4. Personal Edge

Friendliness alone won’t get you the job, but it is important in building rapport with the recruiter. While you don’t need to be overly friendly, pleasantries and courteousness are ideal in giving your interview that personal touch and ensuring the recruiter that you are a confident, relaxed person. Remaining attentive throughout the interview is also key; appearing distracted, negative or bored will definitely not work in your favour.

5. Asking Questions

Finally, make sure you ask some questions about the role you are applying for once the recruiter has finished interviewing you. Most recruiters will expect this and your questions will shows interest and enthusiasm in the position. Conducting research prior to the interview can also help shape and inform your queries and will also serve to impress the recruiter. While basic questions like, “what does the role involve?” and “what are the company perks?” are important, more specific or in depth queries will also demonstrate your aptitude for the role. Resumes Australia is a top career consultancy firm specialising in interview coaching, resume writing and career coaching for executives.

Regards,

kylie hammond

Common Causes of Executive Unhappiness & How to Fix Them

InterviewcoachingExecutive positions often involve a high level of demand and responsibility. Although this is expected at the senior level, it will be beneficial for executives and their organisations to be aware of the common causes of workplace unhappiness, all of which can result in low employee productivity, resignations and unsatisfying career journeys.

1. Low Remuneration

Low remuneration is the primary reason workers become dissatisfied, especially if their workload or responsibilities are increasing or if their salaries are significantly below the industry benchmark.

Solution: If you feel like you are not being paid fairly, then it could be time to ask for a raise and/or promotion. Build a case that describes in detail why you deserve better pay and make sure you have evidence and examples to back up your claims. If more money is not an option, consider asking for additional benefits or perks.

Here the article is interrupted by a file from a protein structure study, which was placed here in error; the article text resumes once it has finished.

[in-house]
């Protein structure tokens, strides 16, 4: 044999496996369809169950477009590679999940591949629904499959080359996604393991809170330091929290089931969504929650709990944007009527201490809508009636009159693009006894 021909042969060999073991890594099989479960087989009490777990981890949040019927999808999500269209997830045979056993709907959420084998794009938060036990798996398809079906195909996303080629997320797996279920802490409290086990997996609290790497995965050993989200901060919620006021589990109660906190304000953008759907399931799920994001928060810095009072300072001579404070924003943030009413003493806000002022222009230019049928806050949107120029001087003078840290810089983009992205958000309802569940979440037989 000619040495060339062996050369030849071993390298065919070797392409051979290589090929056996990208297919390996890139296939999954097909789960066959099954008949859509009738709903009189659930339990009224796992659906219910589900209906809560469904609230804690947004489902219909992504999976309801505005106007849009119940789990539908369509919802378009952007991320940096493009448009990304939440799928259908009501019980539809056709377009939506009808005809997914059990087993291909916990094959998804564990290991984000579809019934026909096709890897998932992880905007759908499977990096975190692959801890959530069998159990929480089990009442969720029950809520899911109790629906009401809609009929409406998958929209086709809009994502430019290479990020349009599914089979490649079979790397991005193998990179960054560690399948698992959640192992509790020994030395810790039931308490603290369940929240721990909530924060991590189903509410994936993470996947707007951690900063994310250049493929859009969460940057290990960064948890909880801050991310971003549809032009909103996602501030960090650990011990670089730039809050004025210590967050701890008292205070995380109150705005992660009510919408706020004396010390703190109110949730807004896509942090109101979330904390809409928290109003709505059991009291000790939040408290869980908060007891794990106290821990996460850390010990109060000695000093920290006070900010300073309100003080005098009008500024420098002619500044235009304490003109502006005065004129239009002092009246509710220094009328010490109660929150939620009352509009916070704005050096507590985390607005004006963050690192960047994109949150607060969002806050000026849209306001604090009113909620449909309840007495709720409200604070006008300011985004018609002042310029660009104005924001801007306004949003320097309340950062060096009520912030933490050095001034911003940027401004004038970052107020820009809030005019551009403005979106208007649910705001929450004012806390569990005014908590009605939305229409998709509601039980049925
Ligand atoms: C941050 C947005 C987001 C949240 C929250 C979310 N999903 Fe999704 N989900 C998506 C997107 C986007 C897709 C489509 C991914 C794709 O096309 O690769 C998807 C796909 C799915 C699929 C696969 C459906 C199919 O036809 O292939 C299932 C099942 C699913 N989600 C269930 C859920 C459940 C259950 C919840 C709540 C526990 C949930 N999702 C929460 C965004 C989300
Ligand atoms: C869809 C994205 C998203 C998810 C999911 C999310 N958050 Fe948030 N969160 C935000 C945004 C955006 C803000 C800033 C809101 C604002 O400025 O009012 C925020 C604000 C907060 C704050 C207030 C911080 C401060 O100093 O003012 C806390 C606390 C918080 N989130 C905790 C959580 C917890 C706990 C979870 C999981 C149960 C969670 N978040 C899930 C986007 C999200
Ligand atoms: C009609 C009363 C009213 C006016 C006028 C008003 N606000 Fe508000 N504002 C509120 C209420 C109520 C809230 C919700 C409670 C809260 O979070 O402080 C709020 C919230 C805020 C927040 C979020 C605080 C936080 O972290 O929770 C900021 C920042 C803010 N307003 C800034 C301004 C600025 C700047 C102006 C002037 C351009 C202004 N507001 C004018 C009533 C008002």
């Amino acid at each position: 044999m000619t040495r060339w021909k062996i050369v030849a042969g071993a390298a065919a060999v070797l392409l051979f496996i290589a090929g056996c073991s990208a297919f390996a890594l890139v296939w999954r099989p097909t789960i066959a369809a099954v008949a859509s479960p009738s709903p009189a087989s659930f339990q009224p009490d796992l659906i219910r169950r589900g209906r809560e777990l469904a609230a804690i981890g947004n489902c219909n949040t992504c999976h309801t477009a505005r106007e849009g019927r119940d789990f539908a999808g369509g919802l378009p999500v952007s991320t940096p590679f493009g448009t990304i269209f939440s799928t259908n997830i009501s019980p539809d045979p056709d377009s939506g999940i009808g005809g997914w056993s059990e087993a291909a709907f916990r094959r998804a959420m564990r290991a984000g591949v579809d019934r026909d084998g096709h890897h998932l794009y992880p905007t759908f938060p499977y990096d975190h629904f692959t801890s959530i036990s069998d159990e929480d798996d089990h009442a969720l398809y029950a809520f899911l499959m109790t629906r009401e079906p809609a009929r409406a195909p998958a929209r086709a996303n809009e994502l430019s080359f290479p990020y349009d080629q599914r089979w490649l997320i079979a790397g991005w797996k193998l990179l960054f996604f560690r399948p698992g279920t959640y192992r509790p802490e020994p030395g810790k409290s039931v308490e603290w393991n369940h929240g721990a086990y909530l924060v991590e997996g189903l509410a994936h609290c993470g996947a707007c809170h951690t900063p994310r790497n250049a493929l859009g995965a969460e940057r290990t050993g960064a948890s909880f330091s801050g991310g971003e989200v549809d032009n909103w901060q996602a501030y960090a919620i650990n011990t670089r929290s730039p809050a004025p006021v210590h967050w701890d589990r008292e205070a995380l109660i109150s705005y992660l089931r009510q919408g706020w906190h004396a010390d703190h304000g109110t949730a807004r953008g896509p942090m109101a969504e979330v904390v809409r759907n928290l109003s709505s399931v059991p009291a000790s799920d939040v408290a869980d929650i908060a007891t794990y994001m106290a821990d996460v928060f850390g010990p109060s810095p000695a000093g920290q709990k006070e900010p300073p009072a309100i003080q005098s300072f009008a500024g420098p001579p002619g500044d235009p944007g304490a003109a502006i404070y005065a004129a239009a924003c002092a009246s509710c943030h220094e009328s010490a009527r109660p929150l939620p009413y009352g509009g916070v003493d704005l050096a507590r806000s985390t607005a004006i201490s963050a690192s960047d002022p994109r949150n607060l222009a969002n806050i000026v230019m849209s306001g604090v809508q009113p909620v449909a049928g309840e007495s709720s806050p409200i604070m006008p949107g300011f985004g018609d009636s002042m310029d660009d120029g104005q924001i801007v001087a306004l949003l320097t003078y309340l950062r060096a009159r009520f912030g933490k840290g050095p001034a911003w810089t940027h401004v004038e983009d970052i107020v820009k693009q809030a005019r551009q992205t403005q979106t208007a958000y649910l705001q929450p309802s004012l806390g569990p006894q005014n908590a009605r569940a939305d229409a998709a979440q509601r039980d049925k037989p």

2. No Work-Life Balance

These days, the corporate work environment is an extremely busy place, with workloads getting larger, hours getting longer, and work being done at home more often. If you constantly operate in high gear, it can lead to feelings of stress, inefficiency, unhappiness and frustration.

Solution: To achieve a better work-life balance, try implementing more rigid work hours, delegating junior tasks, leaving work at work and even taking regular lunch breaks. All of these things can relieve the pressure and make your responsibilities much more enjoyable.

3. Lack of Job Satisfaction

People feel greater satisfaction when doing work that is engaging, challenging and that they feel adds value to the organisation. Lack of job satisfaction generally comes from being under-utilised in a role, being unable to grow and learn or sensing that the role is not a good fit in terms of long term career objectives.

Solution: To shake things up, try taking on more challenging duties, mentoring a colleague or expanding your professional skills and qualifications. If you feel your lack of job satisfaction is related to the big picture, it might be time to brush up on your resume writing skills and find a new position.

4. Lack of Resources and Support

A lack of resources or support to get the job done right is one of the most common causes of workplace frustration. As organisations battle it out to keep costs down, executives may find it difficult to either navigate the multitude of responsibilities they are given or implement desired strategies and procedures without the right staff in place.

Solution: If you aren’t being supplied with the resources you need to succeed in your role, then you need to make changes. These might involve hiring new staff or securing new suppliers, giving current staff more responsibilities, improving processes for better efficiency or even reworking budgets to find funds that can sponsor additional resources.

5. Ineffective Company Strategies or Policies

If your company has business practices that you can’t get on board with, then continuing to work for them can create much workplace stress. While you can still give it your all, you might never feel like your priorities and opinions are truly valued.

Solution: Try finding new ways to make your voice heard or coming up with ideas on how to change the vision or policies of the organisation. If this is not feasible (which it may not be if you are not in a senior role), consider moving on to another employer whose goals, policies and values you respect.

6. Frustrating Processes

Workplace bureaucracy – including cumbersome company processes, strict work rules and tangles of organisational red tape – contributes significantly to employee dissatisfaction. As an organisation becomes larger and more established, managerial layers are added and the corporate rulebook often gets bigger. When a company becomes too bogged down with processes, it can lose touch with employees and shut down individual ideas, creativity and innovation.

Solution: If you find yourself bound by corporate red tape, see if you can come up with more efficient ways of working within the given processes or obtaining additional resources (e.g. an administrator) to assist you or your team in managing the work.

If you are unhappy in your current role, Resumes Australia can work with you to find new job motivation, rethink your career plans or secure new employment altogether.

Regards,

kylie hammond

Securing a Job the Right Way: 5 Mistakes & Solutions You Should Know